For those interested in how they can make the community a more welcoming environment, Carisa recommends starting with advocacy. Advocate for women by inviting them to be on lineups and share their experiences, but be aware of tokenism and the effect it can have. If you don’t move beyond the “we need a single woman on the lineup” mentality, you set up a culture where the women who rise to the top can either play with the boys or are okay with being completely alone. Furthermore, you will continue to see the same faces over and over again because they fall into one of those two categories. Carisa explains that women shouldn’t be expected to grin and bear any misogyny that comes their way if they want to succeed. Men and women need to recognize that to be supportive, you have to acknowledge the issues that come with tokenism.
When approaching the topic, try to put yourself into their perspective. Realize what it’s like to work by themselves, or what issues they were facing. Don’t subjugate them to the role of assistant. The culture won’t fix itself overnight, but we can start fixing each part. Start with empathy. Start with questioning your default assumptions. Recognize that everyone is different.
During her lecturing tour with John Reed, Carisa spoke about the idea of Meta-Modernity and how magic adapts with cultural shifts. Where visual art tends to be the first through the door when adapting to a new cultural art style, magic tends to be the last.
Modernity was the era of cultural understanding after World War One. There was a sentiment and a generosity behind the idea that tech would solve all the problems. It wasn’t until Copperfield and Doug Henning, in the 80s, that magic really started to adapt these sentiments into the art. Following Modernism was Post-Modernism— an embrace of cynicism—which took shape in magicians like Criss Angel and David Blaine. With each cultural shift, these magicians became the stand out names due to their embrace of the culture.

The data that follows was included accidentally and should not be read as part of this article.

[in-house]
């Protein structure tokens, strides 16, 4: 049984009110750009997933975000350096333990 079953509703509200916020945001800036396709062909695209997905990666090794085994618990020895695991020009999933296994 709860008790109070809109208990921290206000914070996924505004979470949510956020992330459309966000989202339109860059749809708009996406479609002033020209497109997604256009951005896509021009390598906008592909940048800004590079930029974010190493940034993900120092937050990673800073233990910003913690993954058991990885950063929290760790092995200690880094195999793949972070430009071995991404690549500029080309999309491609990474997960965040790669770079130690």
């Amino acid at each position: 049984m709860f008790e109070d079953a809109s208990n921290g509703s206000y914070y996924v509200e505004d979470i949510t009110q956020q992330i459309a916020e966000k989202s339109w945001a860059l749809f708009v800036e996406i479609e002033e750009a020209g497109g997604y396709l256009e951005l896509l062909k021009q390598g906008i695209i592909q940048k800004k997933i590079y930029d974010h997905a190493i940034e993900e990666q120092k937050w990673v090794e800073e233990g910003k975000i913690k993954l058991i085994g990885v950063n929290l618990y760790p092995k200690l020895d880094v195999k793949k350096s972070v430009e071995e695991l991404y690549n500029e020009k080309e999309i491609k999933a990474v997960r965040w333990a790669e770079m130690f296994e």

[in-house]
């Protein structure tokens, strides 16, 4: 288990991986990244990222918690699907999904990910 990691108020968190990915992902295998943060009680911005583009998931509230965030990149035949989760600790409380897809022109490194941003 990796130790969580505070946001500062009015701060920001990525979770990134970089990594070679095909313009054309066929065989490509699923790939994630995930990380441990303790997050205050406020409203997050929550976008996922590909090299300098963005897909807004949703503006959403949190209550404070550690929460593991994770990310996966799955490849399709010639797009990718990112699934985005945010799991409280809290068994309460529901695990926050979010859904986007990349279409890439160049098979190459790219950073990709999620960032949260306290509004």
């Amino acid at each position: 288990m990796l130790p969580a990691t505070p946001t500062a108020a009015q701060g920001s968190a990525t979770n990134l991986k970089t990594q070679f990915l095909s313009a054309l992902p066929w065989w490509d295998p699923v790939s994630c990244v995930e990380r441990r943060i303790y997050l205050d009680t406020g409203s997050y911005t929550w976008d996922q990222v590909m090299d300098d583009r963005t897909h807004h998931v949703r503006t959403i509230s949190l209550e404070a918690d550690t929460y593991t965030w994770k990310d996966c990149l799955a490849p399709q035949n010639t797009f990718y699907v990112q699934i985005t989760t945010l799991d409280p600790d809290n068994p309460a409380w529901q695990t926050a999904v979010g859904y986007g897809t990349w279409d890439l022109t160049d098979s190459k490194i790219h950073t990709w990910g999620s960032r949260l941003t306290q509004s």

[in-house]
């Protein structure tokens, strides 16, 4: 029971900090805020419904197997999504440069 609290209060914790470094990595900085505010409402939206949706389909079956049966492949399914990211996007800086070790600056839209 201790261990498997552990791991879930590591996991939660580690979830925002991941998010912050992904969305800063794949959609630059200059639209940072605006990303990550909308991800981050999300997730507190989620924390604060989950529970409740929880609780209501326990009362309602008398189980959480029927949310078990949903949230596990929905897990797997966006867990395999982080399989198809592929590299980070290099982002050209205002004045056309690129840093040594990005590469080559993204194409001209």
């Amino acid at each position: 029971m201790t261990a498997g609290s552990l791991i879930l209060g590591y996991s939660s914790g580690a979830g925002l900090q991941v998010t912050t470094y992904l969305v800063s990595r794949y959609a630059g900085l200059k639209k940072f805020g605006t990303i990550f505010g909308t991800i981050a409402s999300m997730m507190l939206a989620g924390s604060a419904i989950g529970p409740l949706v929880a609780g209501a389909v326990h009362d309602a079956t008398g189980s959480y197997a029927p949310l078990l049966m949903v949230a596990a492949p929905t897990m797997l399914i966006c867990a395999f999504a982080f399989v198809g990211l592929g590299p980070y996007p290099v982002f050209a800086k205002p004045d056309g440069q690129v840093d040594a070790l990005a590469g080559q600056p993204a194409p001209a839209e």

Currently, we are in a culture of Meta-Modernity: we’re tired of just irreverent cynicism but we’re not ready for overly cheesy material. We want to experience the swing of emotions in the narratives we’re told.
The idea that some people are just born with a certain star quality is not an idea Carisa subscribes to. To her, “it factor” and “star power” are convenient lies we tell ourselves. Becoming a good entertainer takes time, polish and careful choices—chalking it up to “it factor” doesn’t do the performer justice.
Carisa emphasizes the idea that you need to be unapologetic about who you are. Every struggle you have should be seen as a point for you, something you can draw on and embrace in your performance.
Until recently, Carisa has been performing bubble shows—a variety act that utilizes the amazing qualities of bubbles. With no expectations or gendered traits tied to them, bubbles are easily adapted to different genres to meet your purposes. Bubble U is Carisa’s online course that teaches performers the basics of manipulating bubbles and how to perform her routine.
If you would like to sign up, visit http://www.nonsensekids.com and use coupon code “Discourse” to receive $50 off your purchase.
What do you love about magic in 2018? What do you hate about magic in 2018?
Carisa loves that small, niche branches of magic are becoming popular. Magicians are able to embrace who they are and perform the magic that defines them.
Carisa doesn’t like the way magic has been commodified. Lots of performers are just looking at the top ten on Penguin and cycling through them.
There is no such thing as “it factor” or “star power.” These are oversimplifying complex choices made by performers over the years.
Question of the Week
How do you want magic to be remembered?